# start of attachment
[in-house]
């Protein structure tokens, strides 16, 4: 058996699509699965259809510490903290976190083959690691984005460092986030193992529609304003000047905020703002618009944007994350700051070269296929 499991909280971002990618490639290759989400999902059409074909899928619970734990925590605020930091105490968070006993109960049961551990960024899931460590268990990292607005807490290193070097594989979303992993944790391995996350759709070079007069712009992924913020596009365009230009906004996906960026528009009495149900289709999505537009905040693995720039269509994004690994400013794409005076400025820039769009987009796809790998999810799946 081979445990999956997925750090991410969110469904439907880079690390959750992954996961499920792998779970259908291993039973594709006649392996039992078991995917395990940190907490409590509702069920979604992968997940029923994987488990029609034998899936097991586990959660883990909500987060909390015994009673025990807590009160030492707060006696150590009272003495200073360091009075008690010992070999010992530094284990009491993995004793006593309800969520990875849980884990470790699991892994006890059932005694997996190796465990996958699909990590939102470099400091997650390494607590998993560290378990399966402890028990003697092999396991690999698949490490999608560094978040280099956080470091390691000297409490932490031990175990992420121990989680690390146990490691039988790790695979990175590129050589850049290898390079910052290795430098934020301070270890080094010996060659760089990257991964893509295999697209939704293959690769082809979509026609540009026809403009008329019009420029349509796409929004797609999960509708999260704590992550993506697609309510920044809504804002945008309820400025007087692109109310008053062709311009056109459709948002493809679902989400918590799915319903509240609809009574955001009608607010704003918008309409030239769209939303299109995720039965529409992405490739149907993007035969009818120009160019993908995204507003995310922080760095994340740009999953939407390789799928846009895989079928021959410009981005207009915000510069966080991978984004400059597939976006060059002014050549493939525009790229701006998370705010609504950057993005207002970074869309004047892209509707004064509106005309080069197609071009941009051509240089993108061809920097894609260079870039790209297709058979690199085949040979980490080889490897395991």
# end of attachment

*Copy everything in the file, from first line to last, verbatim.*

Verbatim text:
[in-house]
């Protein structure tokens, strides 16, 4: 058996699509699965259809510490903290976190083959690691984005460092986030193992529609304003000047905020703002618009944007994350700051070269296929 499991909280971002990618490639290759989400999902059409074909899928619970734990925590605020930091105490968070006993109960049961551990960024899931460590268990990292607005807490290193070097594989979303992993944790391995996350759709070079007069712009992924913020596009365009230009906004996906960026528009009495149900289709999505537009905040693995720039269509994004690994400013794409005076400025820039769009987009796809790998999810799946 081979445990999956997925750090991410969110469904439907880079690390959750992954996961499920792998779970259908291993039973594709006649392996039992078991995917395990940190907490409590509702069920979604992968997940029923994987488990029609034998899936097991586990959660883990909500987060909390015994009673025990807590009160030492707060006696150590009272003495200073360091009075008690010992070999010992530094284990009491993995004793006593309800969520990875849980884990470790699991892994006890059932005694997996190796465990996958699909990590939102470099400091997650390494607590998993560290378990399966402890028990003697092999396991690999698949490490999608560094978040280099956080470091390691000297409490932490031990175990992420121990989680690390146990490691039988790790695979990175590129050589850049290898390079910052290795430098934020301070270890080094010996060659760089990257991964893509295999697209939704293959690769082809979509026609540009026809403009008329019009420029349509796409929004797609999960509708999260704590992550993506697609309510920044809504804002945008309820400025007087692109109310008053062709311009056109459709948002493809679902989400918590799915319903509240609809009574955001009608607010704003918008309409030239769209939303299109995720039965529409992405490739149907993007035969009818120009160019993908995204507003995310922080760095994340740009999953939407390789799928846009895989079928021959410009981005207009915000510069966080991978984004400059597939976006060059002014050549493939525009790229701006998370705010609504950057993005207002970074869309004047892209509707004064509106005309080069197609071009941009051509240089993108061809920097894609260079870039790209297709058979690199085949040979980490080889490897395991």